I have gone back on gluten-free grains such as millet, rice and quinoa, and am slowly starting to feel better. I have had such a hard year due to this and it has taken a toll on my whole family. I already feel much better having put grains back into my diet. I have lost considerable muscle mass but am hoping that I will be able to make a full recovery. By the way, I am still taking the recommended probiotics—I do not feel that this problem was caused by the probiotics.
I think the GAPS diet does heal the gut, but as Dr. Cowan told me, many people cannot live without some type of grain or starchy tuber like potatoes or sweet potatoes. Another WAPFsavvy physician has told me the same thing, and I have heard from two other WAPF members who have had similar symptoms until they put grains back into their diets. Living without these food can deprive us of any drive or happiness, which is not a good trade off, if you ask me.
Priscilla Smith, Chapter Leader
Annapolis, Maryland

It seems I am hardly alone in not feeling my best on the GAPS diet!

But why is that? Could it be lack of carbohydrates? The GAPS diet is not low in carbohydrates if you make sure you eat plenty of carrots and squash and later you can add fruits and honey. It just limits the type of carbohydrates. However, it would be easy to be very low carbohydrate accidentally and that could lead to low energy for some. It could be some unknown mineral or amino acid deficiency causing low energy that grains naturally contain. It could be that some of us are just not well suited physically for a grain free diet. It could help heal our digestive system, but not be an ideal diet for long term. All of these are some of the thoughts that have crossed my mind when I considered our common problems with the GAPS diet.

So, my conclusion is this. I feel that the GAPS diet is very important for people to know about as it offers an effective way to deal with digestive disorders. I really believe in the diet’s power to help heal, sometimes even dramatically as recounted by many. Some people may not want to stay on the diet forever, though as the diet may not be the ideal diet for them. I do believe that we are unique, and while the GAPS diet can offer digestive healing for all, it may not be the ideal diet for all long-term.

It’s also worthwhile for me to point out that the point of the GAPS diet is to heal the digestive system so that you don’t have to stay on the diet forever! Being able to eat normal food without it bothering you is the goal. The point of the GAPS diet is not to issue instructions on how everyone should eat for the rest of their life, but rather how to heal their digestive system so that they overcome limitations.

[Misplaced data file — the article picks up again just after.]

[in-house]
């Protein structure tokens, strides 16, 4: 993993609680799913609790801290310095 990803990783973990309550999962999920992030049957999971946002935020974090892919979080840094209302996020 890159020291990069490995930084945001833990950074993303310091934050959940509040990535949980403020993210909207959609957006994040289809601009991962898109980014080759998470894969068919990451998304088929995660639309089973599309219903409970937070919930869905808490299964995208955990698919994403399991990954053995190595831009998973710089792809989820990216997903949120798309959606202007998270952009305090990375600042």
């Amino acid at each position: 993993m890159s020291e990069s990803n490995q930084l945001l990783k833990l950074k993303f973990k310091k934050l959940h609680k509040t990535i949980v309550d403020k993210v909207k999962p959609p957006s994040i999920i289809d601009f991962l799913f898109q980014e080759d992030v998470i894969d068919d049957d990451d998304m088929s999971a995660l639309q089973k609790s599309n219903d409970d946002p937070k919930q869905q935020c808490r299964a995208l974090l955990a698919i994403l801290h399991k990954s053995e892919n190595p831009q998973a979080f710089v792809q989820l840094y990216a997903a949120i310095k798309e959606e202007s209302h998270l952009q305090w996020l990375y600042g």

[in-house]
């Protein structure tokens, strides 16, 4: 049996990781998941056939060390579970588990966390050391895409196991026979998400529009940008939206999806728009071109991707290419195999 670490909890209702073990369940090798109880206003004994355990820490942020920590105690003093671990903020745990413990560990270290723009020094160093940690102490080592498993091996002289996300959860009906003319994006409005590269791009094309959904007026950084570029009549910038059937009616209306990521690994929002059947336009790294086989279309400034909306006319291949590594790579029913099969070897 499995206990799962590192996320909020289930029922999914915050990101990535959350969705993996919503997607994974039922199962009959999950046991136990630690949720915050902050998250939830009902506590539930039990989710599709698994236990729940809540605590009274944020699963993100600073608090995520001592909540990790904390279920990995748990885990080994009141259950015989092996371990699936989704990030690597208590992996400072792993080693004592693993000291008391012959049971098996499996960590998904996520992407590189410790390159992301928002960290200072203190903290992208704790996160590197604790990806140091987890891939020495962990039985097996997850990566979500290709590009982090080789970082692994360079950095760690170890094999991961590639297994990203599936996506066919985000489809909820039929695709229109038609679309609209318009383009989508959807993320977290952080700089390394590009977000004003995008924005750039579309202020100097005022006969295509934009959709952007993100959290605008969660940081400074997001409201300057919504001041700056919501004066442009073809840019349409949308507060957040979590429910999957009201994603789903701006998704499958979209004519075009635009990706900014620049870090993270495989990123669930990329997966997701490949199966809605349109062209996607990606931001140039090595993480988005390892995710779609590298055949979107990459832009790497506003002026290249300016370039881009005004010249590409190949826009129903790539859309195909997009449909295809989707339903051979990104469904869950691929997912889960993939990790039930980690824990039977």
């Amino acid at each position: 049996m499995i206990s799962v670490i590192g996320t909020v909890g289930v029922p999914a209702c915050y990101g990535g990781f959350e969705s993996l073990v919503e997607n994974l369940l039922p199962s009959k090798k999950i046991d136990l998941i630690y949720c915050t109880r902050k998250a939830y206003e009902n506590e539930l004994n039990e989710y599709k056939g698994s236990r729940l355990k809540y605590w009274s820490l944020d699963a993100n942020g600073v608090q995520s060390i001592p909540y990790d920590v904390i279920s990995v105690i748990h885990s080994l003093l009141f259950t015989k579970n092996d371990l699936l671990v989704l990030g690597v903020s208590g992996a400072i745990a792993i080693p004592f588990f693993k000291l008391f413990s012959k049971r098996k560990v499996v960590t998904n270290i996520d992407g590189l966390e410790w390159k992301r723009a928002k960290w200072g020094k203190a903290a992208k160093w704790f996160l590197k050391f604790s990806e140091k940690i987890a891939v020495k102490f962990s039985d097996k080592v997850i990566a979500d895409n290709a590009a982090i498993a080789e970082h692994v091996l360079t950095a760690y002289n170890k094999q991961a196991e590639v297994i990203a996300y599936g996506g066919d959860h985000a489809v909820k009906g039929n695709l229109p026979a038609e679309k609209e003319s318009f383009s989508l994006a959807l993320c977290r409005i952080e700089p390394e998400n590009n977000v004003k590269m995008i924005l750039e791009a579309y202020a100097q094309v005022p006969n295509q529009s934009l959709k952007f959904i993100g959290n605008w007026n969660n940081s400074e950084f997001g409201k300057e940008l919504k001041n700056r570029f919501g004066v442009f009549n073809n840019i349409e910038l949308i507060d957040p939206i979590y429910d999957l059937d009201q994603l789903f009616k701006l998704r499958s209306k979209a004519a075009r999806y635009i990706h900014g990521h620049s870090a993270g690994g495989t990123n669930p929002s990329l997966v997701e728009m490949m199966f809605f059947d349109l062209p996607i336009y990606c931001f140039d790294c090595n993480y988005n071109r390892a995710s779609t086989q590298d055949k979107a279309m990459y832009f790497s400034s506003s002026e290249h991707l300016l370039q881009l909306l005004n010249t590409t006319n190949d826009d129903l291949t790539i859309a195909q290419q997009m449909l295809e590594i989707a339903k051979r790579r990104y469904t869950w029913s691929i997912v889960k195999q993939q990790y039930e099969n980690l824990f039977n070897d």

I think it’s important, as we go into this week of GAPS, that you have this information about possible long-term effects. Out of my friends who have stayed on the GAPS long term, some have felt so wonderful, they have stayed on it much longer then required to heal their digestive system. With them feeling so well on the diet, why change? Others experiences, as recounted above, are quite different. Perhaps one day someone will figure out the missing piece for those who need to use the diet to heal digestively, but don’t have energy while on it.

Meanwhile, despite my experience, I feel that GAPS is a wonderful tool to use to heal the digestive system. So much in fact, that we have recently started a trial run of it for my daughter, who had a few issues crop up again.

I would love to hear your experiences using the GAPS diet!

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I love beautiful and simple food that is nourishing to the body and the soul. I wrote Fresh: Nourishing Salads for All Seasons and Ladled: Nourishing Soups for All Seasons as another outlet of sharing this love of mine. I also love sharing practical tips on how to make a real food diet work on a real life budget. Find me online elsewhere by clicking on the icons below!